The Soul Of Motherhood
Examiner of Plays' Summary:
A play full of sentiment and prettiness, rather of a French kind appropriately - as the scenes and characters are French. I should not be surprised to hear that it comes from a French original. The 'introduction' opens with a scene of two bedrooms. In one is Victorine, a model; in the other Marie, a rich young woman. Each has a love letter from Charles, an officer, who has deceived Victorine and wants to marry Marie. In the second scene of the 'introduction', 'the garden of life ', the two girls dream - an allegory for motherhood, which Victorine welcomes and Marie rejects. The play proper begins, some months later, in a town in Picardy. Victorine is with her baby, engaged for the laundry in Marie's chateau. The latter refuses to let her keep the baby and she entrusts it to a wicked old woman, who puts it in a basket and gives it to one cherry, to throw away. Cherry is a nearly blind young man, with a beautiful nature, in love with Pauline, the mayor's daughter. Later on a doctor cures him and he is to start for the Front. Not knowing it is hers, he leave the baby, whom he tenderly loves, to Victorine (who thought she had lost it) and to make things look right, pretends to be her husband. In the end he comes back, having distinguished himself, and is going, in a spirit of sacrifice, to marry Victorine, when Charles, repentant, does so instead, and all is explained and Cherry and Pauline are happy. Marie, who behaves ill throughout, also repents. I do not think anybody in these days can object to a play about motherhood centring on an illegitimate baby. Nor to the first scene: it is simply two girls in bed reading letters. Victorine, in one passage reproaches Marie with refusing to be a mother, and the latter, later on, repents of that refusal, but there is nothing unpleasant in either passage. The atmosphere of the whole play is refined, with a good nun making appropriate comments, and as I said above it is full of prettiness. Recommended for Licence. G. S. Street.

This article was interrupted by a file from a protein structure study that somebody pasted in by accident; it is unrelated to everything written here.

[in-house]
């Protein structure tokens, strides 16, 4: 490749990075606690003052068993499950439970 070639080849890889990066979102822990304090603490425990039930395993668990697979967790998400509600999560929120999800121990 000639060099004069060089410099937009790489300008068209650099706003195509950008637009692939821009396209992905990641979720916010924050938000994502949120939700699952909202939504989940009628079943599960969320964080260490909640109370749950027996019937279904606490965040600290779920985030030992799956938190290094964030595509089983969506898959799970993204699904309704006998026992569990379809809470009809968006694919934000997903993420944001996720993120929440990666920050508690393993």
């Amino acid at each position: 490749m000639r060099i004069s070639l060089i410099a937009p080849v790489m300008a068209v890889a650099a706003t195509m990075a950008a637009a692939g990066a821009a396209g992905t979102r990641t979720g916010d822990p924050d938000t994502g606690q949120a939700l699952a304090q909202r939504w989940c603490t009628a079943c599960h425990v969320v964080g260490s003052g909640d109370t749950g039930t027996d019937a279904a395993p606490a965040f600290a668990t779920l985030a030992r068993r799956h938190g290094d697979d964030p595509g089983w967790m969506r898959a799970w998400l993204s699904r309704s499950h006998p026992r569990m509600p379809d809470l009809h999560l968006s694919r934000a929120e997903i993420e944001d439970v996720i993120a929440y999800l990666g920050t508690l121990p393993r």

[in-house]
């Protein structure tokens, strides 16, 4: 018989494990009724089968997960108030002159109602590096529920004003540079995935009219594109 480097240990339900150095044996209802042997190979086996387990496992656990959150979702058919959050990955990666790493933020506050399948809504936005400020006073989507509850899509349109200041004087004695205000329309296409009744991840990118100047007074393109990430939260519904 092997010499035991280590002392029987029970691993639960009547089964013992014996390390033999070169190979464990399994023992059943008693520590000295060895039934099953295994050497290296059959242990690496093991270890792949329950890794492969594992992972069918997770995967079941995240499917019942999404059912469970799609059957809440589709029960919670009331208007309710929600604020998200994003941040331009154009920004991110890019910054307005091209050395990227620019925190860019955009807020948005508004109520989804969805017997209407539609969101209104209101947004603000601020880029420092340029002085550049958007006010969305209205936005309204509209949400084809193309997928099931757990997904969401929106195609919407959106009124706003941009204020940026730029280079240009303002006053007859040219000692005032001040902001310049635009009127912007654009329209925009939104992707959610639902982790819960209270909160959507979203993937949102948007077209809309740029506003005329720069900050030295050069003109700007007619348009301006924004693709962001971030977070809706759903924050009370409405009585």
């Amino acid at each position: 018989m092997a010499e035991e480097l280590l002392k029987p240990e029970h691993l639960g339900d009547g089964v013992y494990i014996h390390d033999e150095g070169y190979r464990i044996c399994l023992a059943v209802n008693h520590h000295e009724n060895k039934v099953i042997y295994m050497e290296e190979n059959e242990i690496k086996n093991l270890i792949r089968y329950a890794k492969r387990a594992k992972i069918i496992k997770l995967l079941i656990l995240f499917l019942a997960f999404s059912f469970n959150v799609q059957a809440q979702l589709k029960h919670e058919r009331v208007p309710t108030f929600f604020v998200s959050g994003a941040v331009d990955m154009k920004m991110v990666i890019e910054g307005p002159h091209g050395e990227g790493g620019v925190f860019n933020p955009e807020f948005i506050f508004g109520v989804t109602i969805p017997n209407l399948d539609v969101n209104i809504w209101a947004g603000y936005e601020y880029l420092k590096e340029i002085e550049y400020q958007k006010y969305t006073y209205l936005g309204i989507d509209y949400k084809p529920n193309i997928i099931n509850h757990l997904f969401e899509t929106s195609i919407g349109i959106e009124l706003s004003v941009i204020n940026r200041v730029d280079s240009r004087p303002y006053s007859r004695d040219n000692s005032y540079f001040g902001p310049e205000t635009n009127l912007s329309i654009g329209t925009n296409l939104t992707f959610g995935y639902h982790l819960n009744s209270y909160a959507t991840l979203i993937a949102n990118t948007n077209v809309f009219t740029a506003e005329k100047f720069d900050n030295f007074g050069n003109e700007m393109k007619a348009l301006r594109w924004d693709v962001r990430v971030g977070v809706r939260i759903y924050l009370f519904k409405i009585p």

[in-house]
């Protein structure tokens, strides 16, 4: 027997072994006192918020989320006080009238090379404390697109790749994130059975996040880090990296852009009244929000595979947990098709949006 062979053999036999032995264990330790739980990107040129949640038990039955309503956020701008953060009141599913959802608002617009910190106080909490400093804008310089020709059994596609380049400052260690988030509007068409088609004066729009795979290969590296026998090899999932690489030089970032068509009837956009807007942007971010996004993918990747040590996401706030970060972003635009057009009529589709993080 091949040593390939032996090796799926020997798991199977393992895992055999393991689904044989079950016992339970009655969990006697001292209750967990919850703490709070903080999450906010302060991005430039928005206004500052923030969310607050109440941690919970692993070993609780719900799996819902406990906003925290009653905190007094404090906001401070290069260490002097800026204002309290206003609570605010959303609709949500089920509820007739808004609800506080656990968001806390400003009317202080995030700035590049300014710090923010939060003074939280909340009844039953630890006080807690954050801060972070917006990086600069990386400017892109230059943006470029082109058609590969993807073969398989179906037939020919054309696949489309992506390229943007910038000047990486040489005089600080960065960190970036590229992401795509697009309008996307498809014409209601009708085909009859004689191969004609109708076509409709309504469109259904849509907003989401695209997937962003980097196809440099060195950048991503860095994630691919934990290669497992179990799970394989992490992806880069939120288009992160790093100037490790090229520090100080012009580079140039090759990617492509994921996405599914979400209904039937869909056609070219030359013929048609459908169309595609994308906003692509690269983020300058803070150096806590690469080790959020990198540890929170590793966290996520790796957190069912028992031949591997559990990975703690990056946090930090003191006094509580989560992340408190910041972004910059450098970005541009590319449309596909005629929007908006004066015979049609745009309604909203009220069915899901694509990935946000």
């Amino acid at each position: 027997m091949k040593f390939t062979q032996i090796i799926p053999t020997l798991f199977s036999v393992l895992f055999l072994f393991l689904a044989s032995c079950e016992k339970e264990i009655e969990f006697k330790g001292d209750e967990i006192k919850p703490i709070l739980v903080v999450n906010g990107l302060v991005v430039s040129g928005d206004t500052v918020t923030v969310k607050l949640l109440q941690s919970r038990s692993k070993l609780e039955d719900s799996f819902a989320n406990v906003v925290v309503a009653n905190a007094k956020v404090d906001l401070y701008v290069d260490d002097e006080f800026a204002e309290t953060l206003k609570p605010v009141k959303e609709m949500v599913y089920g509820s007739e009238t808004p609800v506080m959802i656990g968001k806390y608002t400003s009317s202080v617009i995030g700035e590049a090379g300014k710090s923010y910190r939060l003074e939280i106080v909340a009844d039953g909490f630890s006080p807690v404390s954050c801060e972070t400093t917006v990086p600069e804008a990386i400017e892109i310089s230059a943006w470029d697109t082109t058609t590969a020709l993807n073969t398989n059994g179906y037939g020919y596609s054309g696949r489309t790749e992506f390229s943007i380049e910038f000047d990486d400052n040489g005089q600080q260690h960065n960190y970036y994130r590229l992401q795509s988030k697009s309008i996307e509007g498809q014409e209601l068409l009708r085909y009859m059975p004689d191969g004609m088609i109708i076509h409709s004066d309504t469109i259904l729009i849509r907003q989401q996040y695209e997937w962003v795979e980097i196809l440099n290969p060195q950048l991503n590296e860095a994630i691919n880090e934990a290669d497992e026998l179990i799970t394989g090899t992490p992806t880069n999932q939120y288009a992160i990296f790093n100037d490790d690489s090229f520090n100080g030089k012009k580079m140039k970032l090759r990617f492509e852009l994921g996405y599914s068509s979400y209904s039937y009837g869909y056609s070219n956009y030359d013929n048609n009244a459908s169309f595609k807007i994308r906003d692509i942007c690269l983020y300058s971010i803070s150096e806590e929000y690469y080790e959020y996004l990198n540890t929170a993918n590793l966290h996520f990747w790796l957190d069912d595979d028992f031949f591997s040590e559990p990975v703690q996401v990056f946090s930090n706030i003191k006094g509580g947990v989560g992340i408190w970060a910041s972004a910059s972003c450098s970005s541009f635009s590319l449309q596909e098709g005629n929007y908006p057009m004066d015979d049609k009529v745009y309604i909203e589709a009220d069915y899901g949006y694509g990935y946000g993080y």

Licensed On: 5 Sep 1918
License Number: 1758
British Library Reference: LCP1918/16
British Library Classmark: Add MS 66198 C
|N/A||Playhouse, Faversham||Unknown||Licensed Performance|